One of the best ways to figure out how hurricanes operate is to fly right into them. This summer, skilled pilots are steering research aircraft as close as safety permits to storms forming in the Atlantic and Pacific. The planes are part of NOAA's hurricane hunter fleet and other research operations supported by the U.S. Navy, Air Force, universities, and research labs.
From mid-August to the end of September, researchers are gathering in Miami to focus an unprecedented array of airborne radars on two distinct hurricane structures to tease out how they work together to make a storm stronger or weaker.
The Hurricane Rainband and Intensity Change Experiment (RAINEX) is studying how the outer rainbands and inner eye of a hurricane interact to influence the storm's intensity. While the two structures have been studied separately, there are few if any studies of their interaction.
"To study this relationship, we need a detailed map of the whole storm, including both the eyewall and rainbands," explains NCAR scientist Wen-Chau Lee.
Lee is the lead scientist for the Naval Research Laboratory's P-3 aircraft as it profiles rainbands using dropsondes and ELDORA , a sophisticated Doppler radar built by NCAR and the French government. When dropped from a plane, the GPS Dropsonde sensors measure temperature and wind as they descend through the storm.
Two P-3 aircraft operated by NOAA are also carrying Doppler radars, and extra dropsondes are being released from NOAA and Air Force aircraft. By combining the data from the aircraft and assimilating them into computer models, researchers will gain a better sense of whether the storm's circulation speeds up or slows down as rainbands wrap around the hurricane.Charting lifecycles
During July scientists converged in Costa Rica to measure the full lifecycle of storms, from birth until they make landfall or fizzle out over the ocean. They got close looks at Hurricanes Dennis and Emily and Tropical Storm Gert and checked out convection (showers and thunderstorms) in the Eastern Pacific off the Costa Rican coast. NOAA and NASA joined forces to lead the experiments (see Learn More, below).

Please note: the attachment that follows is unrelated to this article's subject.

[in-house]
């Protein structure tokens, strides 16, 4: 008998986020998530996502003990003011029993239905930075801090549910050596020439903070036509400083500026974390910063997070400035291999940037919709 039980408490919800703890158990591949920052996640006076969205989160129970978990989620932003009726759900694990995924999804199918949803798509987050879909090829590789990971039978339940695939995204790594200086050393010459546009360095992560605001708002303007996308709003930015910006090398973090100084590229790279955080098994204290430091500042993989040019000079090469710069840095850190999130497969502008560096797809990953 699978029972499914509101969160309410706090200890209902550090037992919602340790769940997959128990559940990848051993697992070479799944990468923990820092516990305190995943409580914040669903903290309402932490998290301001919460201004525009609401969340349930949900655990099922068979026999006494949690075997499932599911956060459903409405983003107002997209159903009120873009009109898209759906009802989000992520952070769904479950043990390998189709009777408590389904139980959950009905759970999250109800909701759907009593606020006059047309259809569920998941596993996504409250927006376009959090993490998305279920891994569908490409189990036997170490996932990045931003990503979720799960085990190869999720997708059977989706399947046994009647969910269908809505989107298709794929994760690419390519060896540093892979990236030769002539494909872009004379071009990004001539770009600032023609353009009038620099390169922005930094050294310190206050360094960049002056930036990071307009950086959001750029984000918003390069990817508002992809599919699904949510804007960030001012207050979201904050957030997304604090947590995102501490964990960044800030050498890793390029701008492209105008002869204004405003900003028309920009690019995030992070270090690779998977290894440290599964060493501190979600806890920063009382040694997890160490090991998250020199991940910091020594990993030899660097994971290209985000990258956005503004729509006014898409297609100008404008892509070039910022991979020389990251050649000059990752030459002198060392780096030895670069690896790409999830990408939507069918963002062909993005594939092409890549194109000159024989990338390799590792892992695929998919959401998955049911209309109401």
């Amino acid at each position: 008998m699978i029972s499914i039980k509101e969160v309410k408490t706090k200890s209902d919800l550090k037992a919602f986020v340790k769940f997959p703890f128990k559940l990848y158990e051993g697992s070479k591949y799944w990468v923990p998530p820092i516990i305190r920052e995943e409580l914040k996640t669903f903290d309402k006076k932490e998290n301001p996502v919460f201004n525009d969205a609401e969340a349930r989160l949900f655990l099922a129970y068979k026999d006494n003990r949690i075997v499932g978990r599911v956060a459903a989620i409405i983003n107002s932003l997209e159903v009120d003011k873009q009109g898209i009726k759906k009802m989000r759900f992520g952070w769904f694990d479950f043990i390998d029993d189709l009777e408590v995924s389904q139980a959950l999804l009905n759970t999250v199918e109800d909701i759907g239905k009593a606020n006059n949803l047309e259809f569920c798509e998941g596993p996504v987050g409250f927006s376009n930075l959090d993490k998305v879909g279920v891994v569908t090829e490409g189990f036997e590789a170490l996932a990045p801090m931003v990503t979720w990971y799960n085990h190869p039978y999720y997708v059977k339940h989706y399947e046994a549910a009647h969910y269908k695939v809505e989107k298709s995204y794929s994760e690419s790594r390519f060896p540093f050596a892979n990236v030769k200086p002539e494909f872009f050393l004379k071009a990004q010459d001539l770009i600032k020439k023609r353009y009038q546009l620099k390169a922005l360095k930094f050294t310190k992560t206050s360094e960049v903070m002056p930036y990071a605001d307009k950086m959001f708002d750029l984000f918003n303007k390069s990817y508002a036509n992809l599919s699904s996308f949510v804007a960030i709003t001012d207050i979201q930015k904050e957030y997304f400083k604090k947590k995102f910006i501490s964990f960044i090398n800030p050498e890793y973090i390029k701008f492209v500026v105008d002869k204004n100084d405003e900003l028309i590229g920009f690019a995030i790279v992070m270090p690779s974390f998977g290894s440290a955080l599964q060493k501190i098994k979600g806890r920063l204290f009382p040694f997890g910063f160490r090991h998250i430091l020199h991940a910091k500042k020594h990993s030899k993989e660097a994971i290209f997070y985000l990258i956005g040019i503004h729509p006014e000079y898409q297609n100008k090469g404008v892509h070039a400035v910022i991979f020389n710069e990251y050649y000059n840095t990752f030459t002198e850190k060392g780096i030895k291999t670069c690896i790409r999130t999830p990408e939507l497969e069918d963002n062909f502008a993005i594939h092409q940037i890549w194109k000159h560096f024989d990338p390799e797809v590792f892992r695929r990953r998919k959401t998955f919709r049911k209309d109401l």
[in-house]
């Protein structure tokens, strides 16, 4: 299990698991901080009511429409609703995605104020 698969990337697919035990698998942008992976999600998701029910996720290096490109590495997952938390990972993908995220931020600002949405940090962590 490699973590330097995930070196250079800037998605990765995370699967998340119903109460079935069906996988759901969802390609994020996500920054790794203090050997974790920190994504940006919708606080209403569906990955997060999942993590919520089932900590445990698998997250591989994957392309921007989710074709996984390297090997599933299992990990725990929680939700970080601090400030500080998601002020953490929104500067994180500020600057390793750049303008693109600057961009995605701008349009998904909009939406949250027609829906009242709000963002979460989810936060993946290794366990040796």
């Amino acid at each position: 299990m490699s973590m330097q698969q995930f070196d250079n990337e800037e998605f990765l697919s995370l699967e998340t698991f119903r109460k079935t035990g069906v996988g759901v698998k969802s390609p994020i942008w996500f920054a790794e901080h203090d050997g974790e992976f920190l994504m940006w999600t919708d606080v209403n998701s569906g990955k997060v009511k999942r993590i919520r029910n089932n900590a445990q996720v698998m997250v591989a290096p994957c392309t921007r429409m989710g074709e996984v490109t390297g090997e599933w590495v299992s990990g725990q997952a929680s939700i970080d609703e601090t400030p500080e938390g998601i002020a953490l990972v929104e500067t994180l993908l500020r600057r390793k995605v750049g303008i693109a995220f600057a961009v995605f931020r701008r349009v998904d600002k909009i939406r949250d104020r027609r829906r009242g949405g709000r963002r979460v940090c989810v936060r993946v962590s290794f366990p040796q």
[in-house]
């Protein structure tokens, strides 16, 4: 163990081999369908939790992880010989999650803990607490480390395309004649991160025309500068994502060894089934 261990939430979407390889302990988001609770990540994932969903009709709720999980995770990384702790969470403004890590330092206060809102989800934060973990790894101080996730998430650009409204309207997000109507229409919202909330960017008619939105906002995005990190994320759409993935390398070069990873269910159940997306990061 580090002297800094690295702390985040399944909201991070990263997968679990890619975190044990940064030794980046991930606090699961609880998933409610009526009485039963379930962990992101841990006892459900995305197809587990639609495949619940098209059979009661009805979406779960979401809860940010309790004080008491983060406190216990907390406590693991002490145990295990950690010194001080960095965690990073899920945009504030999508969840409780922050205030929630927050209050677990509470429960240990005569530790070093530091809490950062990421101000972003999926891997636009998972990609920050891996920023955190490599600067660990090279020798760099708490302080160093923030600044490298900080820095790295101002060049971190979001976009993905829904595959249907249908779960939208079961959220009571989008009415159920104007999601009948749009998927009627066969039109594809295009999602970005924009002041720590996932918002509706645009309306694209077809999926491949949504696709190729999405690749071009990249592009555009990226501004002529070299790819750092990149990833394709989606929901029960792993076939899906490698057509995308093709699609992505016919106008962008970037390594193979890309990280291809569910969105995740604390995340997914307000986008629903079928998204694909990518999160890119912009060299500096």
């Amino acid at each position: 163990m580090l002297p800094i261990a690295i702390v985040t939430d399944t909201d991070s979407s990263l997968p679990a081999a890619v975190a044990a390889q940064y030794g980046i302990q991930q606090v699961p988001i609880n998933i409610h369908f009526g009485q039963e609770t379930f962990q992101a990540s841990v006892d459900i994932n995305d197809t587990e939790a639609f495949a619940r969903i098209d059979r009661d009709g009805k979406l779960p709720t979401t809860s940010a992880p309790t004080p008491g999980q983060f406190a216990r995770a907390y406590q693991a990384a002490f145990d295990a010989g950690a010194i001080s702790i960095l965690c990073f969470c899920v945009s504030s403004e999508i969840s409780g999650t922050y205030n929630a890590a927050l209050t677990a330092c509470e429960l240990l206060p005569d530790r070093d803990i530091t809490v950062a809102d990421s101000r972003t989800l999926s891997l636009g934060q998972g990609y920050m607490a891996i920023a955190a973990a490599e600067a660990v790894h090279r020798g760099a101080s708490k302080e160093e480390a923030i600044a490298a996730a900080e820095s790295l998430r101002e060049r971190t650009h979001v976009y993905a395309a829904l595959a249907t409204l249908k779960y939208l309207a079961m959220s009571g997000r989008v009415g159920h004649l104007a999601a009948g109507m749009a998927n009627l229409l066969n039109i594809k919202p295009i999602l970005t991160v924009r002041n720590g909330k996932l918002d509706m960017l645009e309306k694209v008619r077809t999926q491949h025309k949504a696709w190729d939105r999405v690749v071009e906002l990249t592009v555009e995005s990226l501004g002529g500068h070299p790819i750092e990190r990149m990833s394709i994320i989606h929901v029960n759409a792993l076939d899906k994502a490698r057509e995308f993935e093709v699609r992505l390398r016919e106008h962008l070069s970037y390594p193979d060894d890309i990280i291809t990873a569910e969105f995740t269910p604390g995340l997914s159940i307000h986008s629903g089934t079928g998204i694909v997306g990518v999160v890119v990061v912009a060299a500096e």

Once again, the goal is better understanding of what makes hurricanes strengthen or weaken.
NCAR's Aaron Bansemer went to Costa Rica to run microphysics experiments on one of NOAA's P-3 aircraft. He used three probes to measure the size and shapes of rain and ice particles in clouds as well as their concentrations. Those measurements will be compared with Doppler radar data showing the particles' upward and downward motions.
Ice is trickier to study than rain, according to Bansemer. "Ice particles take such a variety of shapes," he explains. "So when they fall, their motions are more difficult to describe."
The goal for Bansemer and NCAR colleague Andrew Heymsfield is better representation of how fast these tiny bits of rain and ice fall, which is important for understanding the strength of hurricanes. "The hurricane models are very sensitive to particle fall speeds," says Heymsfield.
It's a Goldilocks type of problem. If the fall speeds in a computer model are too fast, the modeled storms dissipate too soon. If they're too slow, the updrafts are weighed down with precipitation, producing a less-intense storm.
Amid the raindrops and ice particles, parachute-borne weather instruments fell at a faster clip. NOAA's Shirley Murillo was the GPS dropsonde scientist aboard the NOAA P-3s. Murillo, who spent several summers at NCAR during undergraduate and graduate school as part of the SOARS program, processed and transmitted data from the dropsondes in real time so they could be fed into weather forecasting models during the experiment.
Gathering measurements is critical at all stages in the tropical cyclone lifecycle, from genesis through development into mature hurricanes and then landfall or decay over open water, says Murillo. Through such work, researchers will add greatly to their understanding and prediction of intensity changes.